From the present data, it can be concluded that tongue base soft tissue procedures, such as partial resection of the tongue base and tongue suspension (Repose®), cannot be recommended as a single treatment option for obese patients with moderate to severe OSA. The additional value of these techniques lies in the limited morbidity, the lack of cosmetic changes and the possibility to combine them with other procedures in a multilevel approach. There are at present no data to support their role in patients with mild disease (C).
Genioglossus contraction enlarges both the velo- and the oropharynx and lowers the critical pressure without affecting the stiffness 116. Nevertheless the genioglossus is only one of many muscles that act in concert to prevent flow limitation in the pharynx. Genioglossus advancement aims to enlarge the hypopharyngeal air space, bringing forward the base of tongue.
Databases individually searched: PubMed and Medline. Keyword combinations: genioglossus advancement, genioplasty and sleep, genioplasty and obstructive sleep apnoea, hypopharyngeal surgery and sleep, hypopharyngeal surgery and obstructive sleep apnoea, tongue surgery and obstructive sleep apnoea.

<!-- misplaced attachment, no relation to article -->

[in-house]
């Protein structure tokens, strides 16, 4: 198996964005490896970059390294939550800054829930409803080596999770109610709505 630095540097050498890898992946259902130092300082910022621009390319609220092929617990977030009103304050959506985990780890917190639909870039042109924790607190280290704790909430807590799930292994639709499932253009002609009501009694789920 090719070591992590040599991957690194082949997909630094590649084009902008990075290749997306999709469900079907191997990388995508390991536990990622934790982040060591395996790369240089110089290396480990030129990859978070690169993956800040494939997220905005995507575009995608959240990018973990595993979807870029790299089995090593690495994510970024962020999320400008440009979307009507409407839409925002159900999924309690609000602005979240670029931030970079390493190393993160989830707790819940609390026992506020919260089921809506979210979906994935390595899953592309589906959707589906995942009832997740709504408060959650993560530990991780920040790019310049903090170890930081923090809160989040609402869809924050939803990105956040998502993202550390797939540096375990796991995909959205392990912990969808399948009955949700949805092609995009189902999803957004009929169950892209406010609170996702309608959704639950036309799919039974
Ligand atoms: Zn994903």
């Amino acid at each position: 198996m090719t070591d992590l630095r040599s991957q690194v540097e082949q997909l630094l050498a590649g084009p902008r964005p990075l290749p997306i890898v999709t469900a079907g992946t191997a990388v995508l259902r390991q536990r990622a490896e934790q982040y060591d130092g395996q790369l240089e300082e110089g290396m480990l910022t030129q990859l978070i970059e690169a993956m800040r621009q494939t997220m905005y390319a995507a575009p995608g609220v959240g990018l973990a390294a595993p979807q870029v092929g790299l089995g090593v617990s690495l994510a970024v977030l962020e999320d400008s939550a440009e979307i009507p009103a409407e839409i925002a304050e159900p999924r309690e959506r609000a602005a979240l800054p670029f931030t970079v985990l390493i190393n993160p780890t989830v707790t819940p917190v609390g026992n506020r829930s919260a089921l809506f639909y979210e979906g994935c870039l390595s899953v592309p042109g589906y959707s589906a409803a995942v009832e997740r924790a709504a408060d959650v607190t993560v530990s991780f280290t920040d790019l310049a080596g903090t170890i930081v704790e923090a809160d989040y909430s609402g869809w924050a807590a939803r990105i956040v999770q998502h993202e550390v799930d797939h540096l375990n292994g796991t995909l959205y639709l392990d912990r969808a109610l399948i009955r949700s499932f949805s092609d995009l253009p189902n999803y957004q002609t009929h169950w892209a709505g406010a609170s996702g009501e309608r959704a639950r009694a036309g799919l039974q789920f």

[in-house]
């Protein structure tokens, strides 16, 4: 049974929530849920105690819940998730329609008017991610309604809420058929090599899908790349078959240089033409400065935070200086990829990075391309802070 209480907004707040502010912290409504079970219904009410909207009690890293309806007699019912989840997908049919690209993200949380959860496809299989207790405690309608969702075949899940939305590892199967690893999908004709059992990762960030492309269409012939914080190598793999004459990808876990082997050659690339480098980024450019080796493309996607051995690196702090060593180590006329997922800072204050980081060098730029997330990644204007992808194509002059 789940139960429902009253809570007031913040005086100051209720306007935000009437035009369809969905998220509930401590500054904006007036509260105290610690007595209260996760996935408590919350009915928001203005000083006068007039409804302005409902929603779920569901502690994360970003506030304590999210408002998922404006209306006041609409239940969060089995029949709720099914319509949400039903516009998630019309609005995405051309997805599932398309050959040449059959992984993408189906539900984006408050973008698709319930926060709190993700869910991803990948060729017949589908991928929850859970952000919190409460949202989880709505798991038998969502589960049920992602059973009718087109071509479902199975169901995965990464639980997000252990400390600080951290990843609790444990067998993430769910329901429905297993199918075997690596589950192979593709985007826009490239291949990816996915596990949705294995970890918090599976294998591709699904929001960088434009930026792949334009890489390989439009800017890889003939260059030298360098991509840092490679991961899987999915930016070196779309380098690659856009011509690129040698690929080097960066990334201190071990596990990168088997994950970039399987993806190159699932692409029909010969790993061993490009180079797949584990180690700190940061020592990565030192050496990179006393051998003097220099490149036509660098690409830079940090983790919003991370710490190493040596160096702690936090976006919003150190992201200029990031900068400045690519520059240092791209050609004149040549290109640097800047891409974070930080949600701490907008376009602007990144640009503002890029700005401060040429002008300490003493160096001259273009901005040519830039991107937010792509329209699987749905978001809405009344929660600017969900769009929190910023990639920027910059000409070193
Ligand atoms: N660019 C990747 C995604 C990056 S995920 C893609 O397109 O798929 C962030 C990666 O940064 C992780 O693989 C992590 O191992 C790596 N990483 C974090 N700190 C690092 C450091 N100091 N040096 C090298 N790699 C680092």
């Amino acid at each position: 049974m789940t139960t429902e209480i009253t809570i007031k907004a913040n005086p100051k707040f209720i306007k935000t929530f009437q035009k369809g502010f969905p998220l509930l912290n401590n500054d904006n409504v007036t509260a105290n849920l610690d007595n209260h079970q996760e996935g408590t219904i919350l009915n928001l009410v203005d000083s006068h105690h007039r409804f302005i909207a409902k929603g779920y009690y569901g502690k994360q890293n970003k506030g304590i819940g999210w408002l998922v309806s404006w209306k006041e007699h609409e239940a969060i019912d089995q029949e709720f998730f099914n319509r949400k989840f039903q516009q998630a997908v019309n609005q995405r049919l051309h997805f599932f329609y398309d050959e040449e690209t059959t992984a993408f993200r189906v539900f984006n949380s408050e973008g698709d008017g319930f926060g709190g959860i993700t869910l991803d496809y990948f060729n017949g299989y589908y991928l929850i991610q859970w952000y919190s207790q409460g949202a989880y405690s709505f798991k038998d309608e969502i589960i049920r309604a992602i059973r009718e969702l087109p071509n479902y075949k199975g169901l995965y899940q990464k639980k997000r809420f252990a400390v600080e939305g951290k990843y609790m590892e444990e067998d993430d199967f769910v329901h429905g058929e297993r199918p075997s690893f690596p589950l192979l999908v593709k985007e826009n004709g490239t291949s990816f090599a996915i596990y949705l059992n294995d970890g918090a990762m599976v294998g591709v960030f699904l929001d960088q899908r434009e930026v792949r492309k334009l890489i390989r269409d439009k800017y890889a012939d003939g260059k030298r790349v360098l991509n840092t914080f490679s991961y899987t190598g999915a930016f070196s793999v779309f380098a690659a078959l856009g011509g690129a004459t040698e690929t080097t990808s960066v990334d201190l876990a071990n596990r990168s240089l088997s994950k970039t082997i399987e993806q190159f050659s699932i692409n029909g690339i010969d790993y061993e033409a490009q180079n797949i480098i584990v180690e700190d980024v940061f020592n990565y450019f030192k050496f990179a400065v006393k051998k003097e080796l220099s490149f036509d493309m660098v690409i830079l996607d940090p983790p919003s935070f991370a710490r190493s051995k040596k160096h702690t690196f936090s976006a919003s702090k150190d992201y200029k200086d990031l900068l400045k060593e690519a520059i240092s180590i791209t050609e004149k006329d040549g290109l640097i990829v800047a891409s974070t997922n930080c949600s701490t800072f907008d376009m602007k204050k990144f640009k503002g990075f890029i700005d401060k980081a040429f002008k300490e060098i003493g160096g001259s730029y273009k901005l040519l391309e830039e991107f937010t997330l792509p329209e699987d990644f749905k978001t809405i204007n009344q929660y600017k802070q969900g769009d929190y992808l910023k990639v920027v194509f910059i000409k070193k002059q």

Overview of the evidence
Genioglossus advancement consists in an advancement of the genial tubercle and genioglossus muscle. A sliding genioplasty can be performed with a complete manipulation of the chin position that is moved forward with a portion of the inferior mandibular border and attached muscles. The second technique consists of a geniotomy with a rectangular bicortical osteotomy centered over the genial tubercle. Recently, a minimally invasive procedure has been developed (the Repose® system) which tries to reproduce the same effect with a tongue base suture suspension.
No study has investigated the effect of isolated genioglossus advancement for OSA. In MLS, when genioglossus advancement is the only hypopharyngeal procedure associated with velar surgery, genioglossus advancement demonstrated an improvement of postoperative AHI (table e30) with a success rate of 60% 303, 304 in five series including 117 patients. The earliest studies realised between 1999 and 2004 in patients with severe OSAS demonstrated the best efficacy of genioglossus advancement on AHI.
Conclusions and recommendations